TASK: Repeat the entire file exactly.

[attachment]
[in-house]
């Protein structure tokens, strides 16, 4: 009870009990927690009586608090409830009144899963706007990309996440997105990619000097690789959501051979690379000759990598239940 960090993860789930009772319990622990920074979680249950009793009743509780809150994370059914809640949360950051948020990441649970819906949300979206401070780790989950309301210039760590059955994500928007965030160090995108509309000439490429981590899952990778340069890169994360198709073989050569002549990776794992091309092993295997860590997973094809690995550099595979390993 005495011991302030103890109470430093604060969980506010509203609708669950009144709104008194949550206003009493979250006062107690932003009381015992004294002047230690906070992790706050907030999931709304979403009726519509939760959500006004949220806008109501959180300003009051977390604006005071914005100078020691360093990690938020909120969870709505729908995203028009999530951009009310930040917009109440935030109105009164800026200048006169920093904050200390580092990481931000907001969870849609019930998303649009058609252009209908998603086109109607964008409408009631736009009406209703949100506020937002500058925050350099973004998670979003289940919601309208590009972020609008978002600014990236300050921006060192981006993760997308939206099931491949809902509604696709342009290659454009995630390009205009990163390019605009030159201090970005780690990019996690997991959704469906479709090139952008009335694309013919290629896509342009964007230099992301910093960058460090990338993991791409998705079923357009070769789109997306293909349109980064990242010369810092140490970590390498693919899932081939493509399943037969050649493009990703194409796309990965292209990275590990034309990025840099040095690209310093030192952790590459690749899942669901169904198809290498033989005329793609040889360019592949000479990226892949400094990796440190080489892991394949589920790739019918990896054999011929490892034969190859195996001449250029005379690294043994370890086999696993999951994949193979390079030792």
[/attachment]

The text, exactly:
[in-house]
């Protein structure tokens, strides 16, 4: 009870009990927690009586608090409830009144899963706007990309996440997105990619000097690789959501051979690379000759990598239940 960090993860789930009772319990622990920074979680249950009793009743509780809150994370059914809640949360950051948020990441649970819906949300979206401070780790989950309301210039760590059955994500928007965030160090995108509309000439490429981590899952990778340069890169994360198709073989050569002549990776794992091309092993295997860590997973094809690995550099595979390993 005495011991302030103890109470430093604060969980506010509203609708669950009144709104008194949550206003009493979250006062107690932003009381015992004294002047230690906070992790706050907030999931709304979403009726519509939760959500006004949220806008109501959180300003009051977390604006005071914005100078020691360093990690938020909120969870709505729908995203028009999530951009009310930040917009109440935030109105009164800026200048006169920093904050200390580092990481931000907001969870849609019930998303649009058609252009209908998603086109109607964008409408009631736009009406209703949100506020937002500058925050350099973004998670979003289940919601309208590009972020609008978002600014990236300050921006060192981006993760997308939206099931491949809902509604696709342009290659454009995630390009205009990163390019605009030159201090970005780690990019996690997991959704469906479709090139952008009335694309013919290629896509342009964007230099992301910093960058460090990338993991791409998705079923357009070769789109997306293909349109980064990242010369810092140490970590390498693919899932081939493509399943037969050649493009990703194409796309990965292209990275590990034309990025840099040095690209310093030192952790590459690749899942669901169904198809290498033989005329793609040889360019592949000479990226892949400094990796440190080489892991394949589920790739019918990896054999011929490892034969190859195996001449250029005379690294043994370890086999696993999951994949193979390079030792």